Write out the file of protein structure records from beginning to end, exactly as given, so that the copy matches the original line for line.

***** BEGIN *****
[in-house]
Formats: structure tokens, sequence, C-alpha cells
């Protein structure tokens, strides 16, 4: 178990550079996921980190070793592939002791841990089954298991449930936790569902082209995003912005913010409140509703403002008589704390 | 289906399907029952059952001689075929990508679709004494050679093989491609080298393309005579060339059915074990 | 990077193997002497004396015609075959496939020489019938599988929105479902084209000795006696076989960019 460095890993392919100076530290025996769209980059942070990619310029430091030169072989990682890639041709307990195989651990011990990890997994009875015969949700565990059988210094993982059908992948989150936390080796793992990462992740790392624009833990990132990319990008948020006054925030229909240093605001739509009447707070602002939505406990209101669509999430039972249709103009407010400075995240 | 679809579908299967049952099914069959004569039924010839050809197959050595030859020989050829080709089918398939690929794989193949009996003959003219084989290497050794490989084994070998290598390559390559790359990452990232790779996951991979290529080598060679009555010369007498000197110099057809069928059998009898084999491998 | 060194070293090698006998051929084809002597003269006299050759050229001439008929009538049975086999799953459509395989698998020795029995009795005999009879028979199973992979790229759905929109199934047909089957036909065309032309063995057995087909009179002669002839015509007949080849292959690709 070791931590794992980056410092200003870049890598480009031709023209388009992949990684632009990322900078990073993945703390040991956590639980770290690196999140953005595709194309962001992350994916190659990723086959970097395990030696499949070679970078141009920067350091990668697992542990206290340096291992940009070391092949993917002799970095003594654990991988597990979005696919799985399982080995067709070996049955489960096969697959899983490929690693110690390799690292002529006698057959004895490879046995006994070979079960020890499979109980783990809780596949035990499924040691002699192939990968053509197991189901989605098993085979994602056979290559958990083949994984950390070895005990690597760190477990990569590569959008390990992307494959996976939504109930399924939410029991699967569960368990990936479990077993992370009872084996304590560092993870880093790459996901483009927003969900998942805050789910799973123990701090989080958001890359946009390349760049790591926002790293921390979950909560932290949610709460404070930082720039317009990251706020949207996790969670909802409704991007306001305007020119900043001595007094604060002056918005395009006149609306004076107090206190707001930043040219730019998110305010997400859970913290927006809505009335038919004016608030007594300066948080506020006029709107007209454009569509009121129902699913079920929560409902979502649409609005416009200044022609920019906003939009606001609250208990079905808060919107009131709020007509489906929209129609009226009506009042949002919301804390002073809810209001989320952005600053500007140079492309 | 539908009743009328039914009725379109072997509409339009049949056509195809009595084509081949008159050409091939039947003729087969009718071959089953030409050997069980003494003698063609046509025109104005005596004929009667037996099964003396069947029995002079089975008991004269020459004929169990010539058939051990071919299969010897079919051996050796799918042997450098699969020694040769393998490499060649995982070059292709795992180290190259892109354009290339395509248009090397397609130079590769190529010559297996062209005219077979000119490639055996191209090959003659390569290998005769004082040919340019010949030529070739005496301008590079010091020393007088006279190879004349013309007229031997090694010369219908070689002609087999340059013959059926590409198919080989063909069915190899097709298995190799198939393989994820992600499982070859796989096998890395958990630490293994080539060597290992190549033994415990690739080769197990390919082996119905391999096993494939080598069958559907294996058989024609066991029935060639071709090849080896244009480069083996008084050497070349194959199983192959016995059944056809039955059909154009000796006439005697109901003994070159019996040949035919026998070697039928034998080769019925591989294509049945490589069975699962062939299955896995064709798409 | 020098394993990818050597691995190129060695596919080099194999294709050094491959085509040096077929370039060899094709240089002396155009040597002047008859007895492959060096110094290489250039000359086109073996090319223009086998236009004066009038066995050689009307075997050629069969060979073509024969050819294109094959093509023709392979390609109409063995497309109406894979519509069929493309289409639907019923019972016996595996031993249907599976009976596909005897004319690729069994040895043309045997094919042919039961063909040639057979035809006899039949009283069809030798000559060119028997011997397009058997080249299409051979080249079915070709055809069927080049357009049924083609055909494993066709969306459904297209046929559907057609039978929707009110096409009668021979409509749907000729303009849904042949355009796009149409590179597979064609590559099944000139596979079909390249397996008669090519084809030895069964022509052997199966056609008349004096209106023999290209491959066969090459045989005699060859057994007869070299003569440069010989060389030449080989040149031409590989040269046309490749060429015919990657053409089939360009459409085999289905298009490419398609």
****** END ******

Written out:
[in-house]
Formats: structure tokens, sequence, C-alpha cells
């Protein structure tokens, strides 16, 4: 178990550079996921980190070793592939002791841990089954298991449930936790569902082209995003912005913010409140509703403002008589704390 | 289906399907029952059952001689075929990508679709004494050679093989491609080298393309005579060339059915074990 | 990077193997002497004396015609075959496939020489019938599988929105479902084209000795006696076989960019 460095890993392919100076530290025996769209980059942070990619310029430091030169072989990682890639041709307990195989651990011990990890997994009875015969949700565990059988210094993982059908992948989150936390080796793992990462992740790392624009833990990132990319990008948020006054925030229909240093605001739509009447707070602002939505406990209101669509999430039972249709103009407010400075995240 | 679809579908299967049952099914069959004569039924010839050809197959050595030859020989050829080709089918398939690929794989193949009996003959003219084989290497050794490989084994070998290598390559390559790359990452990232790779996951991979290529080598060679009555010369007498000197110099057809069928059998009898084999491998 | 060194070293090698006998051929084809002597003269006299050759050229001439008929009538049975086999799953459509395989698998020795029995009795005999009879028979199973992979790229759905929109199934047909089957036909065309032309063995057995087909009179002669002839015509007949080849292959690709 070791931590794992980056410092200003870049890598480009031709023209388009992949990684632009990322900078990073993945703390040991956590639980770290690196999140953005595709194309962001992350994916190659990723086959970097395990030696499949070679970078141009920067350091990668697992542990206290340096291992940009070391092949993917002799970095003594654990991988597990979005696919799985399982080995067709070996049955489960096969697959899983490929690693110690390799690292002529006698057959004895490879046995006994070979079960020890499979109980783990809780596949035990499924040691002699192939990968053509197991189901989605098993085979994602056979290559958990083949994984950390070895005990690597760190477990990569590569959008390990992307494959996976939504109930399924939410029991699967569960368990990936479990077993992370009872084996304590560092993870880093790459996901483009927003969900998942805050789910799973123990701090989080958001890359946009390349760049790591926002790293921390979950909560932290949610709460404070930082720039317009990251706020949207996790969670909802409704991007306001305007020119900043001595007094604060002056918005395009006149609306004076107090206190707001930043040219730019998110305010997400859970913290927006809505009335038919004016608030007594300066948080506020006029709107007209454009569509009121129902699913079920929560409902979502649409609005416009200044022609920019906003939009606001609250208990079905808060919107009131709020007509489906929209129609009226009506009042949002919301804390002073809810209001989320952005600053500007140079492309 | 539908009743009328039914009725379109072997509409339009049949056509195809009595084509081949008159050409091939039947003729087969009718071959089953030409050997069980003494003698063609046509025109104005005596004929009667037996099964003396069947029995002079089975008991004269020459004929169990010539058939051990071919299969010897079919051996050796799918042997450098699969020694040769393998490499060649995982070059292709795992180290190259892109354009290339395509248009090397397609130079590769190529010559297996062209005219077979000119490639055996191209090959003659390569290998005769004082040919340019010949030529070739005496301008590079010091020393007088006279190879004349013309007229031997090694010369219908070689002609087999340059013959059926590409198919080989063909069915190899097709298995190799198939393989994820992600499982070859796989096998890395958990630490293994080539060597290992190549033994415990690739080769197990390919082996119905391999096993494939080598069958559907294996058989024609066991029935060639071709090849080896244009480069083996008084050497070349194959199983192959016995059944056809039955059909154009000796006439005697109901003994070159019996040949035919026998070697039928034998080769019925591989294509049945490589069975699962062939299955896995064709798409 | 020098394993990818050597691995190129060695596919080099194999294709050094491959085509040096077929370039060899094709240089002396155009040597002047008859007895492959060096110094290489250039000359086109073996090319223009086998236009004066009038066995050689009307075997050629069969060979073509024969050819294109094959093509023709392979390609109409063995497309109406894979519509069929493309289409639907019923019972016996595996031993249907599976009976596909005897004319690729069994040895043309045997094919042919039961063909040639057979035809006899039949009283069809030798000559060119028997011997397009058997080249299409051979080249079915070709055809069927080049357009049924083609055909494993066709969306459904297209046929559907057609039978929707009110096409009668021979409509749907000729303009849904042949355009796009149409590179597979064609590559099944000139596979079909390249397996008669090519084809030895069964022509052997199966056609008349004096209106023999290209491959066969090459045989005699060859057994007869070299003569440069010989060389030449080989040149031409590989040269046309490749060429015919990657053409089939360009459409085999289905298009490419398609």